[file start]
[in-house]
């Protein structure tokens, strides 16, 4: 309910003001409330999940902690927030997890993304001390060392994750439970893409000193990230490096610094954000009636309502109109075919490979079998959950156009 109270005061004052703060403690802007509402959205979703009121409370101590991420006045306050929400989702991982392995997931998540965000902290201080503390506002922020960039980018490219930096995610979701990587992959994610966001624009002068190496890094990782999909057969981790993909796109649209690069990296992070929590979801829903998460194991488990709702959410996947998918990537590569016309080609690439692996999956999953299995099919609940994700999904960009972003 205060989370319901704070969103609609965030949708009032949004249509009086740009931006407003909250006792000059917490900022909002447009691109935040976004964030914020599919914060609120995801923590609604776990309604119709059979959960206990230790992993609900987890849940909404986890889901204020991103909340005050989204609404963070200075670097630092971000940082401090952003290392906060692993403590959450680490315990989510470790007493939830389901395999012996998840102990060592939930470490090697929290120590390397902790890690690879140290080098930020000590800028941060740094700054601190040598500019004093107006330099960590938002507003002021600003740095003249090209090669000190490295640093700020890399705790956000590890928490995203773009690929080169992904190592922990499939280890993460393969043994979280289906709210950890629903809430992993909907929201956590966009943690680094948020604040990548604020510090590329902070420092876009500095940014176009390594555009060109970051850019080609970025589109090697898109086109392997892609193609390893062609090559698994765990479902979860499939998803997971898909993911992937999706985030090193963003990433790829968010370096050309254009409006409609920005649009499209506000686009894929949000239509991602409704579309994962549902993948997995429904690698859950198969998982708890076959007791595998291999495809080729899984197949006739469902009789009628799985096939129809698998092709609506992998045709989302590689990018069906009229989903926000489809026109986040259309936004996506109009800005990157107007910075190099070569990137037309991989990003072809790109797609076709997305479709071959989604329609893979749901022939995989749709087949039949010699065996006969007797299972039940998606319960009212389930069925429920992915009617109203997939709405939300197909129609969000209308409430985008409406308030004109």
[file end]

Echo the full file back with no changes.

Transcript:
[in-house]
């Protein structure tokens, strides 16, 4: 309910003001409330999940902690927030997890993304001390060392994750439970893409000193990230490096610094954000009636309502109109075919490979079998959950156009 109270005061004052703060403690802007509402959205979703009121409370101590991420006045306050929400989702991982392995997931998540965000902290201080503390506002922020960039980018490219930096995610979701990587992959994610966001624009002068190496890094990782999909057969981790993909796109649209690069990296992070929590979801829903998460194991488990709702959410996947998918990537590569016309080609690439692996999956999953299995099919609940994700999904960009972003 205060989370319901704070969103609609965030949708009032949004249509009086740009931006407003909250006792000059917490900022909002447009691109935040976004964030914020599919914060609120995801923590609604776990309604119709059979959960206990230790992993609900987890849940909404986890889901204020991103909340005050989204609404963070200075670097630092971000940082401090952003290392906060692993403590959450680490315990989510470790007493939830389901395999012996998840102990060592939930470490090697929290120590390397902790890690690879140290080098930020000590800028941060740094700054601190040598500019004093107006330099960590938002507003002021600003740095003249090209090669000190490295640093700020890399705790956000590890928490995203773009690929080169992904190592922990499939280890993460393969043994979280289906709210950890629903809430992993909907929201956590966009943690680094948020604040990548604020510090590329902070420092876009500095940014176009390594555009060109970051850019080609970025589109090697898109086109392997892609193609390893062609090559698994765990479902979860499939998803997971898909993911992937999706985030090193963003990433790829968010370096050309254009409006409609920005649009499209506000686009894929949000239509991602409704579309994962549902993948997995429904690698859950198969998982708890076959007791595998291999495809080729899984197949006739469902009789009628799985096939129809698998092709609506992998045709989302590689990018069906009229989903926000489809026109986040259309936004996506109009800005990157107007910075190099070569990137037309991989990003072809790109797609076709997305479709071959989604329609893979749901022939995989749709087949039949010699065996006969007797299972039940998606319960009212389930069925429920992915009617109203997939709405939300197909129609969000209308409430985008409406308030004109």